BDO fears PH headed toward deepest recession in 35 years | Inquirer Business

BDO fears PH headed toward deepest recession in 35 years

By: - Business Features Editor / @philbizwatcher
/ 04:03 AM July 21, 2020

BDO chief investment officer Fritz Ocampo

The Philippines may be heading to its deepest economic recession in 35 years due to the coronavirus pandemic, but it is during this crisis that investors should be on the prowl for good bargains that they can keep over a longer-term horizon, BDO Unibank’s chief investment officer said.

BDO’s Fritz Ocampo said the Philippine gross domestic product (GDP) may contract by 5.9 percent this year, with the steepest decline likely to be seen in the second quarter, during which the brunt of the COVID-19-related lockdown was felt by consumers and businesses.


“If we are correct and [second-quarter] GDP is minus 15.4 percent or worse than that, expect us to [see the main-share Philippine Stock Exchange index (PSEi)] head towards 5,500 or 5,700,” Ocampo said in a webinar hosted by Alabang Country Club’s diamond committee on Saturday.

“I think that is the factor that is not being priced by the market today. Many forecasts remain quite relaxed, assuming a [GDP] drop of 7 percent in second quarter and a drop of 2 percent full year. I think that is underestimating what happened during the lockdown,” Ocampo said.


For the full year, Ocampo said the PSEi may be capped at 6,500, down by 16.8 percent from last year’s finish of 7,815.

Given that the domestic economy was mostly consumption-led and the tough quarantine protocols largely curbed spending, Ocampo said the lockdown had crippled tourism and its affiliated industries like airlines, hotels, resorts, country clubs and restaurants.

From an already record high unemployment rate of 17.7 percent in April, BDO sees the country’s jobless ratio peaking at 20-25 percent as 10 to 12 million people may lose jobs during this crisis, including the Class of 2020 college graduates who will likely find it difficult to get employed in the next six to 12 months, Ocampo said.

“In the past, when the labor market was poor, we exported workers offshore,” Ocampo said. This isn’t an option today as the entire world is grappling with COVID-19, with the Department of Labor and Employment itself bracing for close to 700,000 overseas Filipinos who may lose their jobs, Ocampo said.

On the other hand, the likely winners during this crisis are those operating digital platforms, including online banks, sellers of essential items, logistics companies and telecom firms that provide much-needed connectivity.

The key to get out of recession is for the government to spend more than it usually does, Ocampos said. On the other hand, he noted that the Bangko Sentral ng Pilipinas had done its share of aggressively easing monetary settings and unleashing hundreds of billions of money to prevent this public health crisis from morphing into a financial crisis.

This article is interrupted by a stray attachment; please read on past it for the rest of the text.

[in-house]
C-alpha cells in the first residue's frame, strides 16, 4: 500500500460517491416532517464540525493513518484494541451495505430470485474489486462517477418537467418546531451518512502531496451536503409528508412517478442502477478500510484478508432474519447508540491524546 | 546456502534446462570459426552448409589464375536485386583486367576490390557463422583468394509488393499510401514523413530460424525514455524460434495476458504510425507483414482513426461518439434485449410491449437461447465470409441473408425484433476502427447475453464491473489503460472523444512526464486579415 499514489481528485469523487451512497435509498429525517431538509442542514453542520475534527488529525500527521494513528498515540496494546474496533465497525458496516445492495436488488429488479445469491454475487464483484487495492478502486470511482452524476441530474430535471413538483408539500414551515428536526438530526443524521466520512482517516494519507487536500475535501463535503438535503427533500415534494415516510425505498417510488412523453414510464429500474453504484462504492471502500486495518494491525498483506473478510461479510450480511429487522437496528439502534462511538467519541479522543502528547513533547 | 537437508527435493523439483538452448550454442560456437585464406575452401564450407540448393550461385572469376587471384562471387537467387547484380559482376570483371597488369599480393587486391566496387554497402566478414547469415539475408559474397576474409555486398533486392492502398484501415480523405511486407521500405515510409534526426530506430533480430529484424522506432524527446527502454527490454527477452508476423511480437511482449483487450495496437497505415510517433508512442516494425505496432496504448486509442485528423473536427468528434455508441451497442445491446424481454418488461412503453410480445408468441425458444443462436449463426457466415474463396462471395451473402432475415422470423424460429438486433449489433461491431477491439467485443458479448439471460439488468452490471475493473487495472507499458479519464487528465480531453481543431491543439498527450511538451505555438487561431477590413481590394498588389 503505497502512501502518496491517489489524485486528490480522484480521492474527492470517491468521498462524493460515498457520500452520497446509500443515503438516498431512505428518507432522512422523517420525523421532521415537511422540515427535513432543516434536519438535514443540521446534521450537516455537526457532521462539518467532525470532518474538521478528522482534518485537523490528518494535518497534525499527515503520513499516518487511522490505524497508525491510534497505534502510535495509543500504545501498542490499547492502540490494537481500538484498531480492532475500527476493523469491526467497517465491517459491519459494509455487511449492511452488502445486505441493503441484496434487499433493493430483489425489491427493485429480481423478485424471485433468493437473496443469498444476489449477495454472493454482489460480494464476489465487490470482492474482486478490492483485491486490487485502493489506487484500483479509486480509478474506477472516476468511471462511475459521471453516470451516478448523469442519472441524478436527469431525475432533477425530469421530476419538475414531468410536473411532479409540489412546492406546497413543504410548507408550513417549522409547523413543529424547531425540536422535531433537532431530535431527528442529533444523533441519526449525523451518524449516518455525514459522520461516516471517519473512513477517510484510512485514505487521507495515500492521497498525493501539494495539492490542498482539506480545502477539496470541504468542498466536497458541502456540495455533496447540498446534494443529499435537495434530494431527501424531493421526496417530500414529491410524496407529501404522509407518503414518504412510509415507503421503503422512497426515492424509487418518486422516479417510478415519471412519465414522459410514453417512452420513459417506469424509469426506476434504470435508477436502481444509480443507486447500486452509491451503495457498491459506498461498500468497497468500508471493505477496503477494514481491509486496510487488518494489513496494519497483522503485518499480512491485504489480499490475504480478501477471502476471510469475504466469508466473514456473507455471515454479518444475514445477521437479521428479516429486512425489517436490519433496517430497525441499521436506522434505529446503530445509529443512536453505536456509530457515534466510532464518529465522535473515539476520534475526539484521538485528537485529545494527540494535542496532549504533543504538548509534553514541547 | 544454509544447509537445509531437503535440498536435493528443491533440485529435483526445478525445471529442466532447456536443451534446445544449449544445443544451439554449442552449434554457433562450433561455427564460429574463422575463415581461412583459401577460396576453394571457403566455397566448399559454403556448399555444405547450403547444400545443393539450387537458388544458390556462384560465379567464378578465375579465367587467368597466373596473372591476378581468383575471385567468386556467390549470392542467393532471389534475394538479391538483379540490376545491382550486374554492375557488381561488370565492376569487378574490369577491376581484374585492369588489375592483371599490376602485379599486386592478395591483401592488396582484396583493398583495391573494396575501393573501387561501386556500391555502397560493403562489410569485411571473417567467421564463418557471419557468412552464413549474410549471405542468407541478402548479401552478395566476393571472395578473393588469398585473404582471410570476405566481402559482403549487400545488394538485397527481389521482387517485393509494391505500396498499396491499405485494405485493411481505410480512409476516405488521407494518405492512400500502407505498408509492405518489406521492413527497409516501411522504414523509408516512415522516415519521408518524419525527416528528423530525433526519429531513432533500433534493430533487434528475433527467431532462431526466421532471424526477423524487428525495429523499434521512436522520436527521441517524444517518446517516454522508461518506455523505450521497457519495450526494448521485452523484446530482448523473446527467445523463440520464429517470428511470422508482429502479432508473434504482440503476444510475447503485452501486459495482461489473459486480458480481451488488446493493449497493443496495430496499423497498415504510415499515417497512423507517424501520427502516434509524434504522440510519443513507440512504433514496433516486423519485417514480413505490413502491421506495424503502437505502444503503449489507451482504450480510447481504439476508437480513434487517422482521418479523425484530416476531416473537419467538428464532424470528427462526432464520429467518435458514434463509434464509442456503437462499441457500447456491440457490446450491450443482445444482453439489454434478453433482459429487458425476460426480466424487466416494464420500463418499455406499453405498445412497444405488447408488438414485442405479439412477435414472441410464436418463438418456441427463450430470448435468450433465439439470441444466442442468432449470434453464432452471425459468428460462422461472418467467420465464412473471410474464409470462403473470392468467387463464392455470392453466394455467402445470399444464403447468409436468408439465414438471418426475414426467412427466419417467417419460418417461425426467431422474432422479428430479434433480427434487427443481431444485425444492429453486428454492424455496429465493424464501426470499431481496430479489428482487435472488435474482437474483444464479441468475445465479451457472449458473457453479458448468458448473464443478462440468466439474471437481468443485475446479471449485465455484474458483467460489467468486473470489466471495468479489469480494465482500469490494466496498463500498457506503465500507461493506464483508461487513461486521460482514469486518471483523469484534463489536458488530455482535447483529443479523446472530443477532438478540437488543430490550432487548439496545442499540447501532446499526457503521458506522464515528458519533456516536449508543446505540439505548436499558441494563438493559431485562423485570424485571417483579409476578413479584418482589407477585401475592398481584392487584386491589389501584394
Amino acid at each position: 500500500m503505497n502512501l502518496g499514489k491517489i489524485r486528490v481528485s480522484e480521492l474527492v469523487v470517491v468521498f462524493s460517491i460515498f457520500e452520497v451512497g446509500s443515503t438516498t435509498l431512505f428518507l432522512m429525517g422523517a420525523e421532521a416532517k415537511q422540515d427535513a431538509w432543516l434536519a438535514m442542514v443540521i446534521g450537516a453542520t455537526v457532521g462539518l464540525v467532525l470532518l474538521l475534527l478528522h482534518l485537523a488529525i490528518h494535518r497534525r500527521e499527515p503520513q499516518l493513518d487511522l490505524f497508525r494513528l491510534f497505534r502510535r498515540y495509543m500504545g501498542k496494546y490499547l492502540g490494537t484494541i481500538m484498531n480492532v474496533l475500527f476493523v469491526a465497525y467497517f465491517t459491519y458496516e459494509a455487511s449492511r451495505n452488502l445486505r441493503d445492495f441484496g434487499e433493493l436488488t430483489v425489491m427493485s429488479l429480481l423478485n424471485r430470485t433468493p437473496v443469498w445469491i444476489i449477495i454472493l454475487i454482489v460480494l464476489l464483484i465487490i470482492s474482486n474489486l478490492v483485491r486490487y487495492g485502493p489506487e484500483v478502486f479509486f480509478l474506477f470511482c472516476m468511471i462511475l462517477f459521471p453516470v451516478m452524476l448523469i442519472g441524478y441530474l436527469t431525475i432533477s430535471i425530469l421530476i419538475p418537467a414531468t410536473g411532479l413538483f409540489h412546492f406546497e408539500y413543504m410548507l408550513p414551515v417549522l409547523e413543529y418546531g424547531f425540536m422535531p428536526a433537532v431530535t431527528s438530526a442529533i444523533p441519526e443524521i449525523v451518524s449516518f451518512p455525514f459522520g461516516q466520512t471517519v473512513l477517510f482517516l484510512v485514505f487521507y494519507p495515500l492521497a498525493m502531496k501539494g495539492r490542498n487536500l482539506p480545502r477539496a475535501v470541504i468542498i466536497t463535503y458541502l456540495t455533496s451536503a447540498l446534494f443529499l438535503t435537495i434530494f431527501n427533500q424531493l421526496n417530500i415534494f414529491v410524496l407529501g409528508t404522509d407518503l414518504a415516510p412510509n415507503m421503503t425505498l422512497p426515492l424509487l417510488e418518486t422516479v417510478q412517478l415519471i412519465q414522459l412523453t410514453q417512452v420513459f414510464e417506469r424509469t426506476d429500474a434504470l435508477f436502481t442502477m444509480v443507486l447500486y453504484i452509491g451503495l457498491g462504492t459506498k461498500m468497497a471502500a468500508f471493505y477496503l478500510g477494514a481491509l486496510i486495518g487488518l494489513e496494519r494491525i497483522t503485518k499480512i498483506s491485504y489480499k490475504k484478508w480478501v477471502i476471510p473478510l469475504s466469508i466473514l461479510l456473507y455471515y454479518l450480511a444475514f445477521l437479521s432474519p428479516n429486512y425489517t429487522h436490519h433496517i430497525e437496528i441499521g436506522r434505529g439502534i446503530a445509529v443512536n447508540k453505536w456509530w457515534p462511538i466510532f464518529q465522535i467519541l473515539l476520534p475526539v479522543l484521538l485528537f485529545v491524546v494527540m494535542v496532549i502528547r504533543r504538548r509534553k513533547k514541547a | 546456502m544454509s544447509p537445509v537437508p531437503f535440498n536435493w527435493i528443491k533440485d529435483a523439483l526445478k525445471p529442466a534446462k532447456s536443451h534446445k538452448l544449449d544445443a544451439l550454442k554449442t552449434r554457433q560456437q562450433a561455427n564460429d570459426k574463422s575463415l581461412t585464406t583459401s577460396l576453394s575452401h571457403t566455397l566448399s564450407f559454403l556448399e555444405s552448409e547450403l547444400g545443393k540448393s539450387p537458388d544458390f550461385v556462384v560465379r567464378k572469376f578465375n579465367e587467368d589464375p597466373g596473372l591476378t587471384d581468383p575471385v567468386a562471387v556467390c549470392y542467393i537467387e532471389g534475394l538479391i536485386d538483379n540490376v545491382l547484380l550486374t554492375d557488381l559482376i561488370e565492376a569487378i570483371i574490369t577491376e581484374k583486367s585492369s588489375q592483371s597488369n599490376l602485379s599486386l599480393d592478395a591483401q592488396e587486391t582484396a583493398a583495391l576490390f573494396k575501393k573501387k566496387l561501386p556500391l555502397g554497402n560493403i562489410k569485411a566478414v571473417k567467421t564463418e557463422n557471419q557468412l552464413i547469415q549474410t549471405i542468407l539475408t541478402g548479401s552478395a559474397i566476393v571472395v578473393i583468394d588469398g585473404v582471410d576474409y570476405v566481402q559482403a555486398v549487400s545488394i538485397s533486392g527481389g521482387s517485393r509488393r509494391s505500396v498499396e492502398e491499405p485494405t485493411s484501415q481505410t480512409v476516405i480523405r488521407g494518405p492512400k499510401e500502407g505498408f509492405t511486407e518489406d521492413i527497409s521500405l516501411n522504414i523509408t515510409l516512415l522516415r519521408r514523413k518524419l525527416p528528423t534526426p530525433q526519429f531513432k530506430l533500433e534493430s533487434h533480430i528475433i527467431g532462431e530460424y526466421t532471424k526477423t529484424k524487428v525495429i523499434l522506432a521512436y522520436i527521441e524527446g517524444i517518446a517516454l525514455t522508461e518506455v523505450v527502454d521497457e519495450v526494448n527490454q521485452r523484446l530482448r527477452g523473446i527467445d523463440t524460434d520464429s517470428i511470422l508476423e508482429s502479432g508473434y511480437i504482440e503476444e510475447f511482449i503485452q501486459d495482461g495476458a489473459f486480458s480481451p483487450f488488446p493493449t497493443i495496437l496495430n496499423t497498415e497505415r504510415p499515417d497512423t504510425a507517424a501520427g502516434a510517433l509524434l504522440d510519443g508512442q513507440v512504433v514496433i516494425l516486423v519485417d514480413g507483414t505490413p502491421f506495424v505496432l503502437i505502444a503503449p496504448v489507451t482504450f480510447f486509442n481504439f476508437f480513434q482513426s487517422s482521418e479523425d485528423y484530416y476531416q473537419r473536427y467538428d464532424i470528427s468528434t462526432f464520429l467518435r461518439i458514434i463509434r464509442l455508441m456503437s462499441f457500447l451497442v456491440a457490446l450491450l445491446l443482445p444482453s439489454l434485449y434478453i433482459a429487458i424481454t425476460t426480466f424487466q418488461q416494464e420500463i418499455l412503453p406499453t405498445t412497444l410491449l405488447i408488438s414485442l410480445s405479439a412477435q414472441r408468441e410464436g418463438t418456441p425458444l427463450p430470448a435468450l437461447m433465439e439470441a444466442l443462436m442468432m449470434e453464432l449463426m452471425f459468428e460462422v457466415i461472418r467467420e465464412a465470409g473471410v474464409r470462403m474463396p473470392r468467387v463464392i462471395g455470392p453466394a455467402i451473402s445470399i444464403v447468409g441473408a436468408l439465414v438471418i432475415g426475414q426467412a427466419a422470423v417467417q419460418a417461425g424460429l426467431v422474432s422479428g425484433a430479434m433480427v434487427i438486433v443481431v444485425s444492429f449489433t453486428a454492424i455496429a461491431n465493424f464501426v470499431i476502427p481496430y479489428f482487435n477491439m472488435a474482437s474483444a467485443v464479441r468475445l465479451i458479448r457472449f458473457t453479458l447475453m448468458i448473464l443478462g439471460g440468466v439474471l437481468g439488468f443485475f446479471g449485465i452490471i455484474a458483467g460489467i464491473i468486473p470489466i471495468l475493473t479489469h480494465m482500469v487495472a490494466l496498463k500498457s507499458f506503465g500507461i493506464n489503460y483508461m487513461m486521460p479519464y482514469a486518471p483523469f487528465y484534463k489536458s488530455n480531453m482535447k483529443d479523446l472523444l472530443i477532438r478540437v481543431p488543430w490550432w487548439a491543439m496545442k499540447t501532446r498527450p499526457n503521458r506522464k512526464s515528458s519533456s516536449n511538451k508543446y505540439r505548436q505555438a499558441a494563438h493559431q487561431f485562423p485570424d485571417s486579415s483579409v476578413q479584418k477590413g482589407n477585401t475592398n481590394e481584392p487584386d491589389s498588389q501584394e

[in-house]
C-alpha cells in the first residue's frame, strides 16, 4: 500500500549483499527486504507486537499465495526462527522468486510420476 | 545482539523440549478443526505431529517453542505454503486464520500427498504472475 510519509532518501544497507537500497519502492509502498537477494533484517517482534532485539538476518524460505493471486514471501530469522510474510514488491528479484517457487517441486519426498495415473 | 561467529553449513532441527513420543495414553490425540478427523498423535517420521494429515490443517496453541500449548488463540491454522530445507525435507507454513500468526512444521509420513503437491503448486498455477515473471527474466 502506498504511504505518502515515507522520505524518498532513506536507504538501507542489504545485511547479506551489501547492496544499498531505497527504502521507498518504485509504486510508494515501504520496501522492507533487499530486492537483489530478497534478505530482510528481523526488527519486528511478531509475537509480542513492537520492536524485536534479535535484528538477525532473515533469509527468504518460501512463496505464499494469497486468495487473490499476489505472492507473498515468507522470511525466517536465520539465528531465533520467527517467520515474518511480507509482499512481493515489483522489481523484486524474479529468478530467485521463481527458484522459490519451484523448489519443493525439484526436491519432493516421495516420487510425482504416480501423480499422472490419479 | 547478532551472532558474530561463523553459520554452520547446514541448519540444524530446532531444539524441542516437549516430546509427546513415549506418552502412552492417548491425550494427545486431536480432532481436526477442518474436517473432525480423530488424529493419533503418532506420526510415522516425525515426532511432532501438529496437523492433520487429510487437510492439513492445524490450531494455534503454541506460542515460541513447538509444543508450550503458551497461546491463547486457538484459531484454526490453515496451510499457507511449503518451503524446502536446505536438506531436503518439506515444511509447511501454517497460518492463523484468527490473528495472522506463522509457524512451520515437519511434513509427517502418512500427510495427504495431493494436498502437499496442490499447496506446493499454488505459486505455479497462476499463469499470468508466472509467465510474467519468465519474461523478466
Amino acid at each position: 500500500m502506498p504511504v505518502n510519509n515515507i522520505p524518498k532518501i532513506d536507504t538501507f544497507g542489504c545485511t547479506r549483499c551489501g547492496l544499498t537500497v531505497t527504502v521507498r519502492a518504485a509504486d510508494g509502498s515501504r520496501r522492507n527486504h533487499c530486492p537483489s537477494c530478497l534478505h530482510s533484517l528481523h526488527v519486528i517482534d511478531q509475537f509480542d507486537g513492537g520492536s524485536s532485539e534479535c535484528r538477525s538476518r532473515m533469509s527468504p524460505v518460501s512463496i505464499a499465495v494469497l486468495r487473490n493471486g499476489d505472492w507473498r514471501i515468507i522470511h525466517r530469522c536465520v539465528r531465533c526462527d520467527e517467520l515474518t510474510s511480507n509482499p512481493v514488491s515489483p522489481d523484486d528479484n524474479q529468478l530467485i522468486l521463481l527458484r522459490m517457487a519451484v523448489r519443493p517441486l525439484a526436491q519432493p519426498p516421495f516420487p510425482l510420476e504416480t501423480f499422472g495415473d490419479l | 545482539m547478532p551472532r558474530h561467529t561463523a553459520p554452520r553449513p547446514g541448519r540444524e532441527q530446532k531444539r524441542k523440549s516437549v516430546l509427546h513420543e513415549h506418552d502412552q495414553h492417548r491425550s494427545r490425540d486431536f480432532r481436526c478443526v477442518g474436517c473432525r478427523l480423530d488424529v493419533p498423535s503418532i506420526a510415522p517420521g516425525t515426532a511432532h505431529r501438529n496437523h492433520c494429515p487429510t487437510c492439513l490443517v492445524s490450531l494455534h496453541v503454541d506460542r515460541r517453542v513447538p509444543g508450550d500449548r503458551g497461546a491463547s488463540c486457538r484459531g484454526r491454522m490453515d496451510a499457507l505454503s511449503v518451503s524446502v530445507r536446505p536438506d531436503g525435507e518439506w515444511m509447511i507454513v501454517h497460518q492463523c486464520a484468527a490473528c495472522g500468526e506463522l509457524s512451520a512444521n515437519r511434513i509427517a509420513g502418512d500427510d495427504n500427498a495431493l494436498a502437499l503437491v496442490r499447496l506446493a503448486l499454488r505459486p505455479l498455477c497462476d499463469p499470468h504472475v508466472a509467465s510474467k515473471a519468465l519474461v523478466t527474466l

On the flip side, he noted that local inflation and interest rates have sharply gone down, giving businesses and consumers cheap money to borrow, Ocampo said.


The peso has likewise appreciated sharply due to the slowdown in imports, which made up for the slump in overseas Filipino remittances. This year, BDO expects the peso to average at 49.70 against the US dollar compared to 50.65:$1 last year.

During this pandemic, Ocampo said investors should have a long-term mindset.

“You can’t invest 30 day-30 day (placements) in a crisis. The winners in previous crises have been those that were able to think long term,” Ocampo said, noting that the SM group built SM North Edsa during the turbulent Martial Law years and also built the massive Mall of Asia in the midst of the Asian financial crisis.

“You can do the same with your own performance funds. In every crisis, there are opportunities, while it is scary. Look at asset prices that will go down during this pandemic.

Have the courage to take action,” he said.

Ocampo recommends investing in money market funds or directly purchasing corporate bonds.

At the stock market, Ocampo noted that the prices of most companies were still down by 10 to 45 percent from their peak. “But it’s not a mega sale anymore, simply because market is now trading at 16 price to earnings because the market is now assuming a 15 percent contraction in earnings,” he said.

“When BPI announced its second quarter results (down by 25 percent year-on-year, they (market) didn’t sell down BPI. That means this will be bellwether now as we enter the earnings season. More and more companies will report a decline in this magnitude,” he said.INQ

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